[William Dyce: Pegwell Bay, a Recollection of October 5th 1858]

I had a French teacher in high school who would often begin many sentences with "Incidentally, ..." He would then launch into a disparate range of topics, rarely ones which could accurately be called "incidents." But the phrase stuck with me. (This was never in French of course, which would explain why 7 years of studying that language has left me capable of unraveling little more than bistro menus and Paris Vogue).

I was able to leave my place of employment at the "early" hour of 9:00 PM last night and, forgoing the swim I should have had, went straight home. I packed an incredible amount of reading, writing, listening, and leaping about into the hours before I finally tired myself out and retired (around 1 AM I should say). I felt, melodramatically, as if I had been uncaged for an evening, and in my freedom darted about between notes on the diary of Virginia Woolf; Rimbaud's Illuminations, Hemingway's A Moveable Feast, and memory after memory.

I remembered my family's love of fires (both the sort contained by a hearth, and those that were a bit more dangerous and out-of-doors--incidentally, we once decided to destroy a large box which had served as a container for some sort of an appliance, and then as a sort of cat-chambers by burning it. Unfortunately, the wind picked up and we were sent running for pails of water by great burning chunks of cardboard. We all found this quite funny if I remember correctly...). I wished for a roaring fire like the sort we used to build, which I would lay in front of all through the winter. Cheek pressed against the scratchy rug, book tilted in front of my eyes and lit by warm, flickering light; turning from side to side as the fire would slowly warm until burning. Always on the side, thigh and one arm cool against the marble tiles, nose cold and then burnt and then cold again.

The cats would always lay perilously close to the fire, as if soaking up as much heat as felinely possible.

The smell of wood in all its forms: the sawed wood as one of the umpteenth home projects were occurring, the smell of damp bark and mulch in the woods, the smell of the burning firewood, slowly becoming cinders and ash.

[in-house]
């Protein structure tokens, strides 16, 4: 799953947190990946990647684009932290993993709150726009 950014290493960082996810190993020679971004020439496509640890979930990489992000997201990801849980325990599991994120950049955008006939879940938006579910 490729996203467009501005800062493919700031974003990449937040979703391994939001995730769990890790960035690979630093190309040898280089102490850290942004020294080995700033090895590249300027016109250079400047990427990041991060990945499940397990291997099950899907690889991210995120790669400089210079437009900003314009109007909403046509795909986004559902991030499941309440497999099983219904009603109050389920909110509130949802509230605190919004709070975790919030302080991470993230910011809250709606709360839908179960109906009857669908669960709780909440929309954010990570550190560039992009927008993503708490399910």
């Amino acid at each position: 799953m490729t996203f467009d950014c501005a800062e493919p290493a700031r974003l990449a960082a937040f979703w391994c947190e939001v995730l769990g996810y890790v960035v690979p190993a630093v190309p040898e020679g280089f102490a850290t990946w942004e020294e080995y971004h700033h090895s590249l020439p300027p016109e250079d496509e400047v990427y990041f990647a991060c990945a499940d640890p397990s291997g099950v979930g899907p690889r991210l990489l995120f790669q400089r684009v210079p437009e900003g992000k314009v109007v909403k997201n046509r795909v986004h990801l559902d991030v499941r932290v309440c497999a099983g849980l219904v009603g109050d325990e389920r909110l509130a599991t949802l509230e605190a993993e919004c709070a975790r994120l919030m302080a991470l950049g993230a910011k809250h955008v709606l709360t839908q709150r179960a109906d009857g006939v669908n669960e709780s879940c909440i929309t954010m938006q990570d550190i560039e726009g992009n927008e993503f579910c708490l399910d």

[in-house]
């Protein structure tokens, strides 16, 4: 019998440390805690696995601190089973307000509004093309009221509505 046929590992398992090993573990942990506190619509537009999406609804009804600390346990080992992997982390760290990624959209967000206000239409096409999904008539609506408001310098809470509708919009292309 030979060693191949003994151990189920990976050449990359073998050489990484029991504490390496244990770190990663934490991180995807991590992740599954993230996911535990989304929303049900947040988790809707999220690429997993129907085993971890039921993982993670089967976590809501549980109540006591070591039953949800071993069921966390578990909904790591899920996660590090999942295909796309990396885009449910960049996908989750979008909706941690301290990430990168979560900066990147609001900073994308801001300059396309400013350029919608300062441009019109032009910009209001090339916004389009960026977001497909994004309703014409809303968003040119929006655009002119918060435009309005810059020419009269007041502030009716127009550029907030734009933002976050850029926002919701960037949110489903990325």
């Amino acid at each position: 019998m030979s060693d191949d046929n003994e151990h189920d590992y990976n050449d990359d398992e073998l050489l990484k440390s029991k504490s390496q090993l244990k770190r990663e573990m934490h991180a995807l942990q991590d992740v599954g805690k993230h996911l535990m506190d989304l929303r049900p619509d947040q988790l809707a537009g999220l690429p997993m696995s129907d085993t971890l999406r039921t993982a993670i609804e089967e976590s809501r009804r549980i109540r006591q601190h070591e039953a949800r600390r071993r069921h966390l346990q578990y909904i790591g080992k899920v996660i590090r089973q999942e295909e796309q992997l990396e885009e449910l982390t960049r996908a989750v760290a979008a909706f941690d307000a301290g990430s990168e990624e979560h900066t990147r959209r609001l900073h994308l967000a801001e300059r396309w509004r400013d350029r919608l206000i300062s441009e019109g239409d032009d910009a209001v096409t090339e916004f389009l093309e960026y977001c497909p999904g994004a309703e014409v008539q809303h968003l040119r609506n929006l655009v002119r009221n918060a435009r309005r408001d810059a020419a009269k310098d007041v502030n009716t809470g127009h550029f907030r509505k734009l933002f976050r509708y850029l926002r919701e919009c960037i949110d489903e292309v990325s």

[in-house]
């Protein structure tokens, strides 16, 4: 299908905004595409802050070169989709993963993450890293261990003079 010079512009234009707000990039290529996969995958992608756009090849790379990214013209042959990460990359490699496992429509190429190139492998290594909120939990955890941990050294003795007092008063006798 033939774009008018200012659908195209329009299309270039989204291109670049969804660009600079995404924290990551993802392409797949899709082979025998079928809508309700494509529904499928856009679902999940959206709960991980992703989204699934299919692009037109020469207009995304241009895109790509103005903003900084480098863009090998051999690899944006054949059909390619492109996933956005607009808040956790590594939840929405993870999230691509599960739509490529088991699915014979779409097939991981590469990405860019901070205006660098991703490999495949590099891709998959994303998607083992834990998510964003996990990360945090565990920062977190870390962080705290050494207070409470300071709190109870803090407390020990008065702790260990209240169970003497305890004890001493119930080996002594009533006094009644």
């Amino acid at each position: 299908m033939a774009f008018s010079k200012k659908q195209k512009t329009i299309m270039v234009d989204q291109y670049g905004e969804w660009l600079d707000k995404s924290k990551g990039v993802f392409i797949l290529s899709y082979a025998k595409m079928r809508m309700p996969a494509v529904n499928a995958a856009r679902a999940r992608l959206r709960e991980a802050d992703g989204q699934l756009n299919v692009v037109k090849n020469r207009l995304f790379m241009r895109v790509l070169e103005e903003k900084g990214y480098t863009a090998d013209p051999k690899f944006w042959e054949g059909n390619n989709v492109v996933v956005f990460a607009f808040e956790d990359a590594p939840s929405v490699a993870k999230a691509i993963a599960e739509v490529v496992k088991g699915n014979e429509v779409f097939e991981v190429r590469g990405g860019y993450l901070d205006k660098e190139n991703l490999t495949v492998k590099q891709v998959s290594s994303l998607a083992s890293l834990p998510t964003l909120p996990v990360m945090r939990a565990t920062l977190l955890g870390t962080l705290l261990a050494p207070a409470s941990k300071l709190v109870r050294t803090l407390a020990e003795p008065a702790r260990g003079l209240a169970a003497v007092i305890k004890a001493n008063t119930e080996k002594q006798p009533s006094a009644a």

As I thought these things last night, I would either be writing or reading; lying prone on the floor, supine on the bed, pacing about, stretching, taking breaks to switch albums (the CD sort).

Then I was sideswiped by a memory most vivid. It was from my weekend spent in Haworth, utterly alone, under a self-imposed vow of silence, re-tracing the steps of my beloved Brontes. I was transported back to the hike I made out to Top Withens, the chilly picnic I enjoyed out there, the sheep, the silver-green grass against well-worn and much-photographed stone. I walked the four miles back to town that night along a different road, briefly lost my way, worked up an enormous appetite, and arrived back to town for a supper of rosemary-currant chicken with roasted potatoes and a glass of shandy.

It was a wonderful evening.

A couple of passages from Hemingway--they seem to me to be the truest, simplest descriptions of hunger and cold.

I closed up the story in the notebook and put it in my inside pocket and I asked the waiter for a dozen portugaises and a half-carafe of the dry white wine they had there. After writing a story I was always empty and both sad and happy, as though I had made love, and I was sure this was a very good story although I would not know truly how good until I read it over the next day.

s I ate the oysters with their strong taste of the sea and their faint metallic taste that the cold white wine washed away, leaving only the sea taste and the succulent texture, and as I drank their cold liquid from each shell and washed it down with the crisp taste of the wine, I lost the empty feeling and began to be happy and to make plans.


We burned boulets which were molded, egg-shaped lumps of coal dust, on the wood fire, and on the streets the winter light was beautiful. Now you were accustomed to see the bare trees against the sky and you walked on the fresh-washed gravel paths through the Luxembourg gardens in the clear sharp wind. The trees were sculpture without their leaves when you were
reconciled to them, and the winter winds blew across the surfaces of the ponds and the fountains blew in the bright light.